Rather than the usual Friday ‘I miss… I’m thankful’ post, I decided this week to reflect on current issues including the General Election and terrorism in the UK. Don’t worry, I’ll try not to get too deep & dreary!
It’s fair to say that the past few weeks have been rather tumultuous here in the UK. Election fever has reached its peak as we edge ever closer to the public vote, to be held on June 8th. It’s very much a two-horse race with Labour’s Jeremy Corbyn facing off against Conservative Prime Minister Theresa May.
Now I don’t want to delve into party politics or voice my own predilection. While I do think it’s important that everyone who can vote does so, I don’t feel it necessary to impart my views or those of any other. At the end of the day, we are all individuals with diverse circumstances and priorities. Therefore, I haven’t and won’t be publically advocating any particular party. It is for you to decide who to vote for. All I will say is, please ensure you do make time to cast your vote. After all, people died to allow us the right to have our say. And frankly, if you don’t vote, you really can’t complain.
Late last Monday, 22nd May, a terrorist attack occurred at the Manchester Arena. A 22-year-old suicide bomber took the lives of 22 individuals, including children. 116 others were injured, some critically.
This follows the recent incident in London’s Westminster, when on 22nd March, 4 were killed and 50 more injured by a lone assailant.
Such events are sadly becoming more commonplace in the UK, and we are increasingly told to remain vigilant.
It’s a distressing prospect which affects us all, whether directly involved or not. I was in utter disbelief on hearing of the Manchester bombing, particularly because it took place at a Pop concert and targeted children. What goes through the mind of the person who carried out such a horrific and devastating act is just inconceivable.
The future generation
I am soon to be an aunt, and so the impact on me was greater for this reason. I wonder, in what kind of environment will my new niece or nephew grow up? Will they learn to accept terrorism as the norm? Will they one day be targeted?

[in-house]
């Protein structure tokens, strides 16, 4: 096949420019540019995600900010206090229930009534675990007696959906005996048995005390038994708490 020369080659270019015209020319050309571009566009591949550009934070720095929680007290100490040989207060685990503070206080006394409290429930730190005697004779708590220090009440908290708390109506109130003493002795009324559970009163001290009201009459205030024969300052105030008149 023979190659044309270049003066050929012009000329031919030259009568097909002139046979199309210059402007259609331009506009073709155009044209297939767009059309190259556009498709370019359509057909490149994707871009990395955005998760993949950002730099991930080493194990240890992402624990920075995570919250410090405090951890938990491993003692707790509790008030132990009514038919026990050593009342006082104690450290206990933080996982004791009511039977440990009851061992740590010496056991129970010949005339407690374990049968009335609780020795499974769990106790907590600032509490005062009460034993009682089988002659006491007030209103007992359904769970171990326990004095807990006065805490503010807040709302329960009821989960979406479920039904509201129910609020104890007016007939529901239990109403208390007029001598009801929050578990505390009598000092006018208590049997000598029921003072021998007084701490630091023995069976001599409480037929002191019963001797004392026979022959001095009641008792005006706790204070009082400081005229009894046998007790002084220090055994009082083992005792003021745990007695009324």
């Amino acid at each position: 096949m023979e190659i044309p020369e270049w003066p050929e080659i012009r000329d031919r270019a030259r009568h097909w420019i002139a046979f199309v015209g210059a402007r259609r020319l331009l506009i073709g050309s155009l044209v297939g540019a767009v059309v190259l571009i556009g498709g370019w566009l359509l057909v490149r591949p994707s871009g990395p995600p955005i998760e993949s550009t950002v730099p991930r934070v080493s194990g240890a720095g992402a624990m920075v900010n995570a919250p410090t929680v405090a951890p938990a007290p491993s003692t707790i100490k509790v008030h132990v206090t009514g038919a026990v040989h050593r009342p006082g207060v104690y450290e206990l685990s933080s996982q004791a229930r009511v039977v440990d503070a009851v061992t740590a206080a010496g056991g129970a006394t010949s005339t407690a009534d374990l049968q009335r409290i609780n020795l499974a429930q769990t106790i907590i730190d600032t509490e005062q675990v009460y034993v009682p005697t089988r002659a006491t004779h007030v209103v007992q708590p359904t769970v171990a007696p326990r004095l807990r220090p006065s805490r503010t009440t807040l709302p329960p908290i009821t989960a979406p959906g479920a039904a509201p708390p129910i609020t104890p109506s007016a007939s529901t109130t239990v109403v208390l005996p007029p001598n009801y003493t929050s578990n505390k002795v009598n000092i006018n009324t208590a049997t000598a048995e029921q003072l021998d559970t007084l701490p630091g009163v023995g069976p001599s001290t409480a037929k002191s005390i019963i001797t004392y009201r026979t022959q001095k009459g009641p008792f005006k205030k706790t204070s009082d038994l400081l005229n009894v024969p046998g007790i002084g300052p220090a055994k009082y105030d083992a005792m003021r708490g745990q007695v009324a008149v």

We see it on the News every day: ISIS-led atrocities in Iraq and Syria, militant barbarism, explosions, executions and so on. We associate this with the Middle East, not with the Western world and definitely not with us. Not you and me.
But the sad truth is, we are involved, we are a target, and we are fighting a war with terrorism. But what I am thankful for and proud of, is the way in which we respond to attacks made against us.
Stand together, united
Any attack against our nation is an attack against us as individuals and against our freedom. It is personal. We all feel it. As a result, we all pull together in trying times.
Reports of the tireless work of emergency service staff, the charity of taxi drivers, help from the homeless and those from afar offering aid on their day off work. These heart-warming stories unite us. People from all walks of life join forces to repair and rebuild. This is something that the terrorists can never take from us. We are strong and defiant and we refuse to live in fear.
So, in-keeping with my usual Friday themed posts, I’d like to conclude by saying that I am thankful to be living in the UK. I am thankful to be living in a diverse yet united nation. I am thankful that here in England I do not live every day in fear or peril, unlike many unfortunate people in the world. I am thankful for the strength, courage, pride and positivity of Britons. Furthermore, I am thankful for the emergency services and for the NHS. Truly, where would we be without them?!